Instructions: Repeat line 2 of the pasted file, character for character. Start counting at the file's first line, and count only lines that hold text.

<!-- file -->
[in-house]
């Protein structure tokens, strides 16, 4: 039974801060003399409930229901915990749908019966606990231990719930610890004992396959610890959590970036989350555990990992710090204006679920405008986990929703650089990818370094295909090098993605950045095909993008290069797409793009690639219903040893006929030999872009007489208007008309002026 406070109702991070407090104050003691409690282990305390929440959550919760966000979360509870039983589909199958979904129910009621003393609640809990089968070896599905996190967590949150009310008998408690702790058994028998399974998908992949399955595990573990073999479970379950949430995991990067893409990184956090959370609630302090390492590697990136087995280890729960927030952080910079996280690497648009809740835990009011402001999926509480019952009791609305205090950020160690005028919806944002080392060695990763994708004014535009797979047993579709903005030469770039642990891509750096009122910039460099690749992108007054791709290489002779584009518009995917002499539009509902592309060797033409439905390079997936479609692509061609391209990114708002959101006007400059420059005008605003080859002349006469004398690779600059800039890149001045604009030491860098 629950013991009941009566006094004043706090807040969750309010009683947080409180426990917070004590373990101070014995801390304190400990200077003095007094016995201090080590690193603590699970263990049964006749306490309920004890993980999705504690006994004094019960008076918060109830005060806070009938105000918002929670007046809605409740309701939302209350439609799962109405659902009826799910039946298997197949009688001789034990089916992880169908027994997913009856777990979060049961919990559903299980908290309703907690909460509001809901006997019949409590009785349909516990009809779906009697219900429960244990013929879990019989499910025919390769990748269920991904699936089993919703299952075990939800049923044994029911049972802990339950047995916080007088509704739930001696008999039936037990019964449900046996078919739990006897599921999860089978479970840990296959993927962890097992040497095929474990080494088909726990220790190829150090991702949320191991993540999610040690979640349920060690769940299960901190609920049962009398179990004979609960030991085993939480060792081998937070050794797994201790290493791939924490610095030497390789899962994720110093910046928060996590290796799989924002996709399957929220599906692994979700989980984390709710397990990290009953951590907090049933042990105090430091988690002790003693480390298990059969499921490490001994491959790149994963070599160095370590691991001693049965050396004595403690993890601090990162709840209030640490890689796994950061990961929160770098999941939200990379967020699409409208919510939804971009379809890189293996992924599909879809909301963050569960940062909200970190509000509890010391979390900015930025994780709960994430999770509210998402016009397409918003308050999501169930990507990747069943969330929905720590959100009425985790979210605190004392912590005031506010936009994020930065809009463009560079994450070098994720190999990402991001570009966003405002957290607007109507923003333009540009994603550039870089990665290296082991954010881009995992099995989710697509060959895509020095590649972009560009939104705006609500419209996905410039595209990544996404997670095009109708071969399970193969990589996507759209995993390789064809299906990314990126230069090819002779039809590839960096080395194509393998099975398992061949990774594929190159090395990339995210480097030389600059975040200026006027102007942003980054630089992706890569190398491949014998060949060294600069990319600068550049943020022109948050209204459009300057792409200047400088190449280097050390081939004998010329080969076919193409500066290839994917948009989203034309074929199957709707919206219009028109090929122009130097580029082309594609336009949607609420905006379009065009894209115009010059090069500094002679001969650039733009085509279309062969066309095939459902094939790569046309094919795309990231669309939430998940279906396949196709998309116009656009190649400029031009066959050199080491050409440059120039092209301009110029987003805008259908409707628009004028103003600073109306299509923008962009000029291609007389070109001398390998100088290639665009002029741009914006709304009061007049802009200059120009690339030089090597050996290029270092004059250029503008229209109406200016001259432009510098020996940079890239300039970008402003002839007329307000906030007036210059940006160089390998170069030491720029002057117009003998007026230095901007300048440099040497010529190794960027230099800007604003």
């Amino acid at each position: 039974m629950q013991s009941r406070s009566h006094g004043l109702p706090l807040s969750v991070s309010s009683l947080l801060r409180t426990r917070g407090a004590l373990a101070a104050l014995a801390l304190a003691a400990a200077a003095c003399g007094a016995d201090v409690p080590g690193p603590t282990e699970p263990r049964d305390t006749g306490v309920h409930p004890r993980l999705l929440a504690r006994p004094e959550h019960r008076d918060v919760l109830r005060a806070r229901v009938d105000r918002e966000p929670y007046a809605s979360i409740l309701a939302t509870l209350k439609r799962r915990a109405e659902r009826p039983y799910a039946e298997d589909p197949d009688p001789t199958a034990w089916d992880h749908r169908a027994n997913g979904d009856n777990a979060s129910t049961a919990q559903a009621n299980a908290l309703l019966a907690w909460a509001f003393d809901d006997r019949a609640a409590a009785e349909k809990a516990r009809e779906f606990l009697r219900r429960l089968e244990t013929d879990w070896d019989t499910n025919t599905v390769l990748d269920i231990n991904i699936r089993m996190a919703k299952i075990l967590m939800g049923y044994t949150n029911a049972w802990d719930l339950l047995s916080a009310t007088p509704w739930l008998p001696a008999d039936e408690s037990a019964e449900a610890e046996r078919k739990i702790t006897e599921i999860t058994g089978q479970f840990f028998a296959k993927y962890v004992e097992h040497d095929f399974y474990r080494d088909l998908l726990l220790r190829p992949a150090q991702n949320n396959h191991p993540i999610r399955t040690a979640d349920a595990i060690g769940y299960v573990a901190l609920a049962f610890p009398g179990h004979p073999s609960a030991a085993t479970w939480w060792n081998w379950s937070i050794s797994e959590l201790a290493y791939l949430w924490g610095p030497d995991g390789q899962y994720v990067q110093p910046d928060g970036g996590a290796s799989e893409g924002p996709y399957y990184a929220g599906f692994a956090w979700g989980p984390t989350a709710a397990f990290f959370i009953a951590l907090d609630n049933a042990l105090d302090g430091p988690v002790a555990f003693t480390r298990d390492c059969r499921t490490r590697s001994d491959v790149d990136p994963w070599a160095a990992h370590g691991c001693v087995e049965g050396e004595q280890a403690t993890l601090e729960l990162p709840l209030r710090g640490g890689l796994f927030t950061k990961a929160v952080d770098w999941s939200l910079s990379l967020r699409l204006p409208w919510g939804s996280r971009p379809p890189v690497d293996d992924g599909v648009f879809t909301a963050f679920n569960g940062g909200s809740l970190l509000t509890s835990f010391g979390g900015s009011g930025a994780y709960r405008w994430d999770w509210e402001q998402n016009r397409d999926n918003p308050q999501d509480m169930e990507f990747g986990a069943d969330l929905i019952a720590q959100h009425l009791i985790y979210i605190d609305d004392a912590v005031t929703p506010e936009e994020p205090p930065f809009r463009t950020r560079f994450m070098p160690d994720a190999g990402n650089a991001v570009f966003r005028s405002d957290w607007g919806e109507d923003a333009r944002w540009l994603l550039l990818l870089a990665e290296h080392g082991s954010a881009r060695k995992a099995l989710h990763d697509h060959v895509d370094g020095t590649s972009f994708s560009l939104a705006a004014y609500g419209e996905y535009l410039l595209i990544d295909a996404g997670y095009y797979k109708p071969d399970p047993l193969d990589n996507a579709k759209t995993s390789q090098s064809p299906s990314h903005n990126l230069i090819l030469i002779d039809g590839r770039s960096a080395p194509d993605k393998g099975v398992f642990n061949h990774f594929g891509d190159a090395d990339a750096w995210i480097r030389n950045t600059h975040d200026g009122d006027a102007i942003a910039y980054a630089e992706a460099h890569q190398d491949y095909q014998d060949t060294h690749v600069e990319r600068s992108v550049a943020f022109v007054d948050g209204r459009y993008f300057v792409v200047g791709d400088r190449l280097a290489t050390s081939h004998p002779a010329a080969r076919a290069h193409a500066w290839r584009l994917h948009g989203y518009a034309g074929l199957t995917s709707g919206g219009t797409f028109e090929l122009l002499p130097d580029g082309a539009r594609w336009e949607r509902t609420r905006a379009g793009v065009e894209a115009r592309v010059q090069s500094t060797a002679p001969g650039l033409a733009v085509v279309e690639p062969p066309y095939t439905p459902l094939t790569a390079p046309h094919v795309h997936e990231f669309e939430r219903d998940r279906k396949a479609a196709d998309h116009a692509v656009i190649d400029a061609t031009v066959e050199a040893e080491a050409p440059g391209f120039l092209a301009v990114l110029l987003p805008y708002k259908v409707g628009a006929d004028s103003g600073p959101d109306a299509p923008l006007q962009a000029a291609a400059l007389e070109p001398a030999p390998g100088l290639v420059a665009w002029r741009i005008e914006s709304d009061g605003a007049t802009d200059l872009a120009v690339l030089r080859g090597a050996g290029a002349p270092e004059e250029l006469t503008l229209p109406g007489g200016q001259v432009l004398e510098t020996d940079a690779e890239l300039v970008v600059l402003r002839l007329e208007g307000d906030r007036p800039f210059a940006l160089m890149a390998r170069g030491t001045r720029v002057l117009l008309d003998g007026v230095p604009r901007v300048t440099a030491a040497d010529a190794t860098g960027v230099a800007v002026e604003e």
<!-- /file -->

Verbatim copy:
């Protein structure tokens, strides 16, 4: 039974801060003399409930229901915990749908019966606990231990719930610890004992396959610890959590970036989350555990990992710090204006679920405008986990929703650089990818370094295909090098993605950045095909993008290069797409793009690639219903040893006929030999872009007489208007008309002026 406070109702991070407090104050003691409690282990305390929440959550919760966000979360509870039983589909199958979904129910009621003393609640809990089968070896599905996190967590949150009310008998408690702790058994028998399974998908992949399955595990573990073999479970379950949430995991990067893409990184956090959370609630302090390492590697990136087995280890729960927030952080910079996280690497648009809740835990009011402001999926509480019952009791609305205090950020160690005028919806944002080392060695990763994708004014535009797979047993579709903005030469770039642990891509750096009122910039460099690749992108007054791709290489002779584009518009995917002499539009509902592309060797033409439905390079997936479609692509061609391209990114708002959101006007400059420059005008605003080859002349006469004398690779600059800039890149001045604009030491860098 629950013991009941009566006094004043706090807040969750309010009683947080409180426990917070004590373990101070014995801390304190400990200077003095007094016995201090080590690193603590699970263990049964006749306490309920004890993980999705504690006994004094019960008076918060109830005060806070009938105000918002929670007046809605409740309701939302209350439609799962109405659902009826799910039946298997197949009688001789034990089916992880169908027994997913009856777990979060049961919990559903299980908290309703907690909460509001809901006997019949409590009785349909516990009809779906009697219900429960244990013929879990019989499910025919390769990748269920991904699936089993919703299952075990939800049923044994029911049972802990339950047995916080007088509704739930001696008999039936037990019964449900046996078919739990006897599921999860089978479970840990296959993927962890097992040497095929474990080494088909726990220790190829150090991702949320191991993540999610040690979640349920060690769940299960901190609920049962009398179990004979609960030991085993939480060792081998937070050794797994201790290493791939924490610095030497390789899962994720110093910046928060996590290796799989924002996709399957929220599906692994979700989980984390709710397990990290009953951590907090049933042990105090430091988690002790003693480390298990059969499921490490001994491959790149994963070599160095370590691991001693049965050396004595403690993890601090990162709840209030640490890689796994950061990961929160770098999941939200990379967020699409409208919510939804971009379809890189293996992924599909879809909301963050569960940062909200970190509000509890010391979390900015930025994780709960994430999770509210998402016009397409918003308050999501169930990507990747069943969330929905720590959100009425985790979210605190004392912590005031506010936009994020930065809009463009560079994450070098994720190999990402991001570009966003405002957290607007109507923003333009540009994603550039870089990665290296082991954010881009995992099995989710697509060959895509020095590649972009560009939104705006609500419209996905410039595209990544996404997670095009109708071969399970193969990589996507759209995993390789064809299906990314990126230069090819002779039809590839960096080395194509393998099975398992061949990774594929190159090395990339995210480097030389600059975040200026006027102007942003980054630089992706890569190398491949014998060949060294600069990319600068550049943020022109948050209204459009300057792409200047400088190449280097050390081939004998010329080969076919193409500066290839994917948009989203034309074929199957709707919206219009028109090929122009130097580029082309594609336009949607609420905006379009065009894209115009010059090069500094002679001969650039733009085509279309062969066309095939459902094939790569046309094919795309990231669309939430998940279906396949196709998309116009656009190649400029031009066959050199080491050409440059120039092209301009110029987003805008259908409707628009004028103003600073109306299509923008962009000029291609007389070109001398390998100088290639665009002029741009914006709304009061007049802009200059120009690339030089090597050996290029270092004059250029503008229209109406200016001259432009510098020996940079890239300039970008402003002839007329307000906030007036210059940006160089390998170069030491720029002057117009003998007026230095901007300048440099040497010529190794960027230099800007604003």